Obviously Matisse’s work had a big influence on my practice. Picasso, Botticceli, Rubens, Titien, Rodin, Manet, Cézanne, Gauguin, Degas, Derain to mention the classic ones. Louise Bourgeois, Cecily Brown, Joan Mitchell, Francine Van Hove. More recently I find a lot of inspirations through artist of my generation such as Chloe Wise, Noelia Towers, Aryo Tohdjojo, Karyn Lyons, Evgen Copigorisek, Shanon Cartier Lucy, Alexis Ralaivao, Jenna Gribbon, Hadjab Dhewadi, Amanda Wall, Francisco Tavoni, Mallù dalla Piccola, …

An unexpected source of inspiration?

People watching. I have a guilty pleasure on youtube, I follow people that inspire me through their way of living. I’ve always wished I could secretly enter people’s homes and simply observe their daily routines. I devour artists’ biographies but that’s not unexpected. 

What do you want people to take from your work when they view it?

I don’t paint for others. I paint first and foremost for myself. It’s how it started, from my gut, and I don’t want to lose this honest spontaneity by wondering what people would think. To be honest I don’t really care. I’m creating and that’s the most important for me. Of course people’s opinions and feedback matter to me once the piece is out of my studio. It’s the best thing I can ask for : trigger reactions.

What events in your life have mobilized change in your practice?

I’m currently going through a massive style change and moving towards more realistic paintings. I’ve shifted to oil paint since a little while now and that had a lot of impact on my practice. That shift put me through a lot of experimentation to get used to and feel comfortable with a new medium. I do experiment a lot with film photography as well and that’s becoming a big part of my inspiration too. I guess a lot of artists are going through changes in their practice when personal events happen. I’m a very sensitive person and my feelings are very much connected to my art. When I’m going through a difficult time it usually gives more power to my practice. Well I’m super happy when it’s the case haha.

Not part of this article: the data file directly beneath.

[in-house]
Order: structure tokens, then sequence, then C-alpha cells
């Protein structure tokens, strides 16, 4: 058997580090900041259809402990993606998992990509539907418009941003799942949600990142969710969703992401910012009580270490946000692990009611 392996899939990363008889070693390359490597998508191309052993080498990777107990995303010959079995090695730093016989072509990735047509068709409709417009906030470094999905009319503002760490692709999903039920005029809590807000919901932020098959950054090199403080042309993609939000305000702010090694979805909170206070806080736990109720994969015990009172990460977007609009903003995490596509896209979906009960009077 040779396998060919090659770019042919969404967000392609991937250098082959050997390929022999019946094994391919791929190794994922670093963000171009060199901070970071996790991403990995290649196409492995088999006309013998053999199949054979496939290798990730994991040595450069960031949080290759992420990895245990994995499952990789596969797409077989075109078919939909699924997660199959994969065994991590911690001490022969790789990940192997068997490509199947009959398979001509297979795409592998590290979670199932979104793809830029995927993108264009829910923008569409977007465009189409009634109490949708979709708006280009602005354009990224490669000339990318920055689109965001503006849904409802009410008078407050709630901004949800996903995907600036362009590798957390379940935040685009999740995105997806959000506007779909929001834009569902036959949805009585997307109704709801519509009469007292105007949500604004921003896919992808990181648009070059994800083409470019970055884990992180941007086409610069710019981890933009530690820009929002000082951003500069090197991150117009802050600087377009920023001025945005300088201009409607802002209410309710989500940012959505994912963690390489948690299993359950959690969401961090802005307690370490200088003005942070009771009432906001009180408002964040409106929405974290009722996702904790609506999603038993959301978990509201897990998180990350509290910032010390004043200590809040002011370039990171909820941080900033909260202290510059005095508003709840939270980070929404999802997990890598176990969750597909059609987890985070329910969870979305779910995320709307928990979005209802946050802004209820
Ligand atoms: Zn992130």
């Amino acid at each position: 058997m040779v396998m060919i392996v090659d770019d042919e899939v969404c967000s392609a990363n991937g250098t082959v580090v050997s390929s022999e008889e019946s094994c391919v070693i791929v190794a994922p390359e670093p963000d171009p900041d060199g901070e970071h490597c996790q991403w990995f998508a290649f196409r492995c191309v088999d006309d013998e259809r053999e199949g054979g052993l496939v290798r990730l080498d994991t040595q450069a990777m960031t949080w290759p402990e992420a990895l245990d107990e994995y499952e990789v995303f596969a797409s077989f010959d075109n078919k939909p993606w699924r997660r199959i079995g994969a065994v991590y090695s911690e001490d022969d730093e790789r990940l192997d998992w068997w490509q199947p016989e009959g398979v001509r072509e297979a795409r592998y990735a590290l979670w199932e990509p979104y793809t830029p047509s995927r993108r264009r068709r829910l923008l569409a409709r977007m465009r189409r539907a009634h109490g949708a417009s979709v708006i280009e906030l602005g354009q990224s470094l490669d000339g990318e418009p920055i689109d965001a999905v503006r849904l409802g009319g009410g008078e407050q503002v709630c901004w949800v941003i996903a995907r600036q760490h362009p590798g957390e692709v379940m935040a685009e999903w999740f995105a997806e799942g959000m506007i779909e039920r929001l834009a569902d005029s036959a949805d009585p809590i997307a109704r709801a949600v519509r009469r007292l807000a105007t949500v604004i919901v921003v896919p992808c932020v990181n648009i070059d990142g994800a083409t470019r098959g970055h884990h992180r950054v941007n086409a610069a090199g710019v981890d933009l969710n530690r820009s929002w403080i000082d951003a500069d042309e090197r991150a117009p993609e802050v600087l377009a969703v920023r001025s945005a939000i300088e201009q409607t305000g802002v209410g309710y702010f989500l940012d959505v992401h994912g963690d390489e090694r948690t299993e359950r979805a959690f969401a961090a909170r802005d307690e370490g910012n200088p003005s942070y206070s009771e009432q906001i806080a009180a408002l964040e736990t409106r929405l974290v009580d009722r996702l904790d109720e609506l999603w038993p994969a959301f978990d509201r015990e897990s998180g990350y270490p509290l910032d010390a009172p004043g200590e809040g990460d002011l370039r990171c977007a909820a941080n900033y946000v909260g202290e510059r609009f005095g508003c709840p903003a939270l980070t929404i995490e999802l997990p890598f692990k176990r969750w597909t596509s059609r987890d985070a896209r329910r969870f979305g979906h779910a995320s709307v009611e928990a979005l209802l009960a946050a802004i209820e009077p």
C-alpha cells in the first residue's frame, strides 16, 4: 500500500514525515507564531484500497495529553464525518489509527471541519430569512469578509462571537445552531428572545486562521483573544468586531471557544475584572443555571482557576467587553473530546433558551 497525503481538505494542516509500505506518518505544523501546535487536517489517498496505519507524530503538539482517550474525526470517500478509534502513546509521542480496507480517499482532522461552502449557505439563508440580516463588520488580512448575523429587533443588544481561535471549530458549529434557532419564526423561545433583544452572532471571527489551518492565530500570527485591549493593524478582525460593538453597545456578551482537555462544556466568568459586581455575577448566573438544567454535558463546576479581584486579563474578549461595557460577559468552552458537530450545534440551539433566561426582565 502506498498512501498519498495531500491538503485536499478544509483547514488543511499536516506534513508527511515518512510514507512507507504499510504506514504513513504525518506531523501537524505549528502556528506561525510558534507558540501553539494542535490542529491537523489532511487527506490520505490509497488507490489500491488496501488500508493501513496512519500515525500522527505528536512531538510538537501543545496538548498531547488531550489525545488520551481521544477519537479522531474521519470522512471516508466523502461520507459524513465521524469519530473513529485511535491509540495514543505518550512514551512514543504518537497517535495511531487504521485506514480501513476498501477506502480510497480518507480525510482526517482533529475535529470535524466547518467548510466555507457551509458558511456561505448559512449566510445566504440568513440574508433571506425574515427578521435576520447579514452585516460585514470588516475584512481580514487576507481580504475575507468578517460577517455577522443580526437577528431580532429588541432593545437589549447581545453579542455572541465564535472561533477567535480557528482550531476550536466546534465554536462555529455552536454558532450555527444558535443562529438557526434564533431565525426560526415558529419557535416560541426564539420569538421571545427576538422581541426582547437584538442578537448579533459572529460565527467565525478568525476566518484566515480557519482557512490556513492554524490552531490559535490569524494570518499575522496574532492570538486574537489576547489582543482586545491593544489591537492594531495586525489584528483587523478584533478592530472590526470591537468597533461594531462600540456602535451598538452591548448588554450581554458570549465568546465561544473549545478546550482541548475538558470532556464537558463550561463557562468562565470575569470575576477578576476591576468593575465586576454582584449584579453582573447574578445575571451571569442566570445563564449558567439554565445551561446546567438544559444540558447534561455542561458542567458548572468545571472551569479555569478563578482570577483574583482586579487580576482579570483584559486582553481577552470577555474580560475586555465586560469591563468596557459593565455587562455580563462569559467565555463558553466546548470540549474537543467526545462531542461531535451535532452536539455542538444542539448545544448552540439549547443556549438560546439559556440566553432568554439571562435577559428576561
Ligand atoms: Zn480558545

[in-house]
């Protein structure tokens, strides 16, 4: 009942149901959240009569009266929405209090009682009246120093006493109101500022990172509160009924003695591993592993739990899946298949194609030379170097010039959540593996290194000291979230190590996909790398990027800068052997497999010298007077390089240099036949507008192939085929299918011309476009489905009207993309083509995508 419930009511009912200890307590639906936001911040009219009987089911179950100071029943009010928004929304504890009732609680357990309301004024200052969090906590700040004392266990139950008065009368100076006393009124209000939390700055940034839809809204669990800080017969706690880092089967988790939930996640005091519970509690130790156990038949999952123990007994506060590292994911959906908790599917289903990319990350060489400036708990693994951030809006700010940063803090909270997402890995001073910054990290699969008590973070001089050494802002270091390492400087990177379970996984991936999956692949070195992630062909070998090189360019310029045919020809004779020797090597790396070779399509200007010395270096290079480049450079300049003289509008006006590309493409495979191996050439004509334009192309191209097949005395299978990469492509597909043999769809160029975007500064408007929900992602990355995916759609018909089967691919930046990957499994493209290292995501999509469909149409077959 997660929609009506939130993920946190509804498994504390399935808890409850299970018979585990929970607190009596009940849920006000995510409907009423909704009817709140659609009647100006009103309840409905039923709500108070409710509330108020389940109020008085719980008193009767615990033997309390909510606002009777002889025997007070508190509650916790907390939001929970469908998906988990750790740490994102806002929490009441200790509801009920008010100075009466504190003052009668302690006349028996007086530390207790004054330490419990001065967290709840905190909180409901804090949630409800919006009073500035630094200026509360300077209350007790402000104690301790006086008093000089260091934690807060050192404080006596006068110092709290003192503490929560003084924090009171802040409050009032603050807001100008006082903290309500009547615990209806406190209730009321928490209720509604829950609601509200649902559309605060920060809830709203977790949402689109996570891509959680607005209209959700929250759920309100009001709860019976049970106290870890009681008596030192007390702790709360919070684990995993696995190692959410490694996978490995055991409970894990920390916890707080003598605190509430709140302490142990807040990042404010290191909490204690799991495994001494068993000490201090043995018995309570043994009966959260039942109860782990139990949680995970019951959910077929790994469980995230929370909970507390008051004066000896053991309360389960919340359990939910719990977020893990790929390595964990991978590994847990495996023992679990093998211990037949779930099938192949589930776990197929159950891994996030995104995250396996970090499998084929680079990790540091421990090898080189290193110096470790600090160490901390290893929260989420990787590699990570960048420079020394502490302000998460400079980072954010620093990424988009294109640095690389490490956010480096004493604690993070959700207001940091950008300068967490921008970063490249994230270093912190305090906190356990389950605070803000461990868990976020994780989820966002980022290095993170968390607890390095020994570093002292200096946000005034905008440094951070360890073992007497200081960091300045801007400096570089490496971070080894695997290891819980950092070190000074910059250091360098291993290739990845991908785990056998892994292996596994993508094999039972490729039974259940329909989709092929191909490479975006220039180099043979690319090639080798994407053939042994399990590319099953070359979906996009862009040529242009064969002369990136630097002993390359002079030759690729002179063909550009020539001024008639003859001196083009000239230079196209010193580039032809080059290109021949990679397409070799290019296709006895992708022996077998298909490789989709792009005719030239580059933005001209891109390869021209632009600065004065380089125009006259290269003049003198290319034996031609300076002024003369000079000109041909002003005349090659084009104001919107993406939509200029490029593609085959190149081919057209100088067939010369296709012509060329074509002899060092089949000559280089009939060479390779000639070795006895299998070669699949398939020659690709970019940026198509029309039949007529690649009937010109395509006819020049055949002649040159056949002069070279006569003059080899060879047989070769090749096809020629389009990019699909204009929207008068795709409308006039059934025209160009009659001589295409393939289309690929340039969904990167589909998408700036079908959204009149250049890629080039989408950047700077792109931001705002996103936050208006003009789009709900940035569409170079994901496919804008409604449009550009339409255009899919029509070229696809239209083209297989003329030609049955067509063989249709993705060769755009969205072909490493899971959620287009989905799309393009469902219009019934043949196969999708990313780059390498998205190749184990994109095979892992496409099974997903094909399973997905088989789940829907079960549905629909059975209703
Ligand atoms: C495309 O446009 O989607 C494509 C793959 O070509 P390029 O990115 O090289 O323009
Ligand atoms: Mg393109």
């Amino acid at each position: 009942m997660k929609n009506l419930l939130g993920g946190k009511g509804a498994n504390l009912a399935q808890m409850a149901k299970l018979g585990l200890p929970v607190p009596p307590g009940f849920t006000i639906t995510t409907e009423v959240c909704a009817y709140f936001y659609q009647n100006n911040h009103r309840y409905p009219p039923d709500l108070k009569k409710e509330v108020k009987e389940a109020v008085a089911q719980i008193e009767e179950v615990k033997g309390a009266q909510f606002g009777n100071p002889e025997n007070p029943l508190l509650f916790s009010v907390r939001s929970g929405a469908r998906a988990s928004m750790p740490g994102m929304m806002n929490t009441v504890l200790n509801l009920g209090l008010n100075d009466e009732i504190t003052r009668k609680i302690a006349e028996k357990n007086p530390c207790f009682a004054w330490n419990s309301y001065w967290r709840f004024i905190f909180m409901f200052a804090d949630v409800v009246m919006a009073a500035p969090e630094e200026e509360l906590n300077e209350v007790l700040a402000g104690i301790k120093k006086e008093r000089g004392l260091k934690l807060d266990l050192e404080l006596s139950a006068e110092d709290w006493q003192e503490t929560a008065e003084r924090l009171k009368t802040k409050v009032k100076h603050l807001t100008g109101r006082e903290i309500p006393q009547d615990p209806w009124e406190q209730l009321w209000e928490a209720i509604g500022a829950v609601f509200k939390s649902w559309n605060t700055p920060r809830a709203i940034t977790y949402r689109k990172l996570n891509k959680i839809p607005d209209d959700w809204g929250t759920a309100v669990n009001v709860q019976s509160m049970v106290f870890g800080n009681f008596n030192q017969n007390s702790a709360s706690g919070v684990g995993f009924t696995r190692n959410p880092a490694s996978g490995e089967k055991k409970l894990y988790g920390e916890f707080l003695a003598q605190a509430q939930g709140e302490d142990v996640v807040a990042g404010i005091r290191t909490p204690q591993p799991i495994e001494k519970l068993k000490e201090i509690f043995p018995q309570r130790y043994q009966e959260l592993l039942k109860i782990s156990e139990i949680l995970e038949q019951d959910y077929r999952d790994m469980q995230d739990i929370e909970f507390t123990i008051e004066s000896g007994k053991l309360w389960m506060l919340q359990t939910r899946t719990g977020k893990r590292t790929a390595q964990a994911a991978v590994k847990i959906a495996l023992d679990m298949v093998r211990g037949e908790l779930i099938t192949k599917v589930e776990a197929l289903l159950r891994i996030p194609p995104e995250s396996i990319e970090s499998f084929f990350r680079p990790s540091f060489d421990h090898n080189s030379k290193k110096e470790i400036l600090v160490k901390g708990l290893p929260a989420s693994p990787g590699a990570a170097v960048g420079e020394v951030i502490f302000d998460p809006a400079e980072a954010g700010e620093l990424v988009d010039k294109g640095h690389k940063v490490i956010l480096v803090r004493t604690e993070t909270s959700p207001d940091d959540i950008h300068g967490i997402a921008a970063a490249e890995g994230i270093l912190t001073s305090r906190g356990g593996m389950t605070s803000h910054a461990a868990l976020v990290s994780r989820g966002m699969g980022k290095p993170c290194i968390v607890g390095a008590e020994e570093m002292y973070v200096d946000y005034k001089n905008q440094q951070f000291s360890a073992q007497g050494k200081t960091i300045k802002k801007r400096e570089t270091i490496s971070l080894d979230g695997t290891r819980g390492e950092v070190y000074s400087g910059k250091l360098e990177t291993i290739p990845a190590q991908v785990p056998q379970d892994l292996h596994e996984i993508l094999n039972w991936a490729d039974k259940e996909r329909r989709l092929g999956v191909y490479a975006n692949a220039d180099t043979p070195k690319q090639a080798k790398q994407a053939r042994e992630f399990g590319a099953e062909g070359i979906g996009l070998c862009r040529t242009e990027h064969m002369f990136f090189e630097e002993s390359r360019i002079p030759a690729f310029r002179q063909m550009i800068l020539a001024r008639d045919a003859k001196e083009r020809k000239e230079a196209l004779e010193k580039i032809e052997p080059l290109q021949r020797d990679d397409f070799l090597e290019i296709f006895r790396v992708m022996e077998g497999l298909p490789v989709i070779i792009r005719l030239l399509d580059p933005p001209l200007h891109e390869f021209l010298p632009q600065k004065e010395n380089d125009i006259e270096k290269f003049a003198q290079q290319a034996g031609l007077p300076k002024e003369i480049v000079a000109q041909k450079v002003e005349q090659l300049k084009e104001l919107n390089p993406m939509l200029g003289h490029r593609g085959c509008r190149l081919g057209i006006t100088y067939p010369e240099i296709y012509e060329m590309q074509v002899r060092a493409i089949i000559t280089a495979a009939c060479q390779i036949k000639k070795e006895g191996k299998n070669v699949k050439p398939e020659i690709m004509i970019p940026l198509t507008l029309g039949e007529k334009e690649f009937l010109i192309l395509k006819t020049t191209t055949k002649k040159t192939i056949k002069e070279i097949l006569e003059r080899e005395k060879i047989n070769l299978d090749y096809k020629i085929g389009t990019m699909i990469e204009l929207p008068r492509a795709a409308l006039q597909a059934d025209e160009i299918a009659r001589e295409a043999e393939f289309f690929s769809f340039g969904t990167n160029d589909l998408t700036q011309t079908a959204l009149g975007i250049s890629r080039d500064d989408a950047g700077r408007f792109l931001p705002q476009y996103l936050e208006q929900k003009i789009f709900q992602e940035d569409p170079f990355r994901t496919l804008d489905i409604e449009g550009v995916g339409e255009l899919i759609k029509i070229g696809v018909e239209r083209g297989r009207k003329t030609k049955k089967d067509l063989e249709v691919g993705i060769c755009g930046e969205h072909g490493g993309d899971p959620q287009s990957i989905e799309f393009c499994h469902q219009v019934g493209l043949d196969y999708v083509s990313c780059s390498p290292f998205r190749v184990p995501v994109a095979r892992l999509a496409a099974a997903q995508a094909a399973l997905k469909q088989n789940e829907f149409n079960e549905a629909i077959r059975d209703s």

What are your ideal conditions or catalyst for creating a “good” piece of work?

I need to be ready mentally, I usually think about a new piece for days, even weeks before the first brushstrokes. I don’t paint on the go. I can sit in front of a new canvas without doing anything. I need that still time in my head. It’s hard to explain but I can’t start if I don’t feel that it’s the right time. Not that I don’t know what to paint, that’s usually perfectly clear in my mind. I need to get used to the format, visualizing forms and colors in my head. It’s an intimate moment between me and the blank canvas that’s crucial to my practice. I guess it’s my own form of spirituality.

Tell us the inspiration behind your works?

I don’t like to explain too much about the meaning of a painting and there is a lot to guess with the title of this one. I wanted to create a story about how it’s important to have dreams but too much expectations can be vicious and dangerous. Especially love expectations. They can burn your wings. Icarus should have been satisfied with the present moment instead of always wanting more.

Something in the future you hope to explore? 

I’m moving towards realistic paintings and leaving abstraction. This is how I see my practice for the near future.